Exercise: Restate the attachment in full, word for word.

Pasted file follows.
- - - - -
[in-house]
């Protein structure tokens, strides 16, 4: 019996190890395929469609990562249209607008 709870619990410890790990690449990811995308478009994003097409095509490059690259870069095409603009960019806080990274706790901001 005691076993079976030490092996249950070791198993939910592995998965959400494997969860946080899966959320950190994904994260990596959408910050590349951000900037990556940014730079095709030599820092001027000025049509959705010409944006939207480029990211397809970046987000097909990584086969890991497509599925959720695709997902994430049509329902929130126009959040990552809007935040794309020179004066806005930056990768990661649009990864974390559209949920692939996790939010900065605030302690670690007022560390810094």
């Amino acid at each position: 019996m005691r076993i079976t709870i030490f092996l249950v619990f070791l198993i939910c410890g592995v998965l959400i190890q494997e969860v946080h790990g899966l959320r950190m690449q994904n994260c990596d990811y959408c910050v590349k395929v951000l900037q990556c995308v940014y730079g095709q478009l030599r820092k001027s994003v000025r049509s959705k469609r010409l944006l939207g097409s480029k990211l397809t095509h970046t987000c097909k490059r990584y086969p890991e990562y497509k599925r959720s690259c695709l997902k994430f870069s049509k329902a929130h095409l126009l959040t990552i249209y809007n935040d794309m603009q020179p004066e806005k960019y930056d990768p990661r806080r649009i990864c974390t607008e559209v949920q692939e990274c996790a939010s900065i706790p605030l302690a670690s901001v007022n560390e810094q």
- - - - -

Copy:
[in-house]
């Protein structure tokens, strides 16, 4: 019996190890395929469609990562249209607008 709870619990410890790990690449990811995308478009994003097409095509490059690259870069095409603009960019806080990274706790901001 005691076993079976030490092996249950070791198993939910592995998965959400494997969860946080899966959320950190994904994260990596959408910050590349951000900037990556940014730079095709030599820092001027000025049509959705010409944006939207480029990211397809970046987000097909990584086969890991497509599925959720695709997902994430049509329902929130126009959040990552809007935040794309020179004066806005930056990768990661649009990864974390559209949920692939996790939010900065605030302690670690007022560390810094």
């Amino acid at each position: 019996m005691r076993i079976t709870i030490f092996l249950v619990f070791l198993i939910c410890g592995v998965l959400i190890q494997e969860v946080h790990g899966l959320r950190m690449q994904n994260c990596d990811y959408c910050v590349k395929v951000l900037q990556c995308v940014y730079g095709q478009l030599r820092k001027s994003v000025r049509s959705k469609r010409l944006l939207g097409s480029k990211l397809t095509h970046t987000c097909k490059r990584y086969p890991e990562y497509k599925r959720s690259c695709l997902k994430f870069s049509k329902a929130h095409l126009l959040t990552i249209y809007n935040d794309m603009q020179p004066e806005k960019y930056d990768p990661r806080r649009i990864c974390t607008e559209v949920q692939e990274c996790a939010s900065i706790p605030l302690a670690s901001v007022n560390e810094q």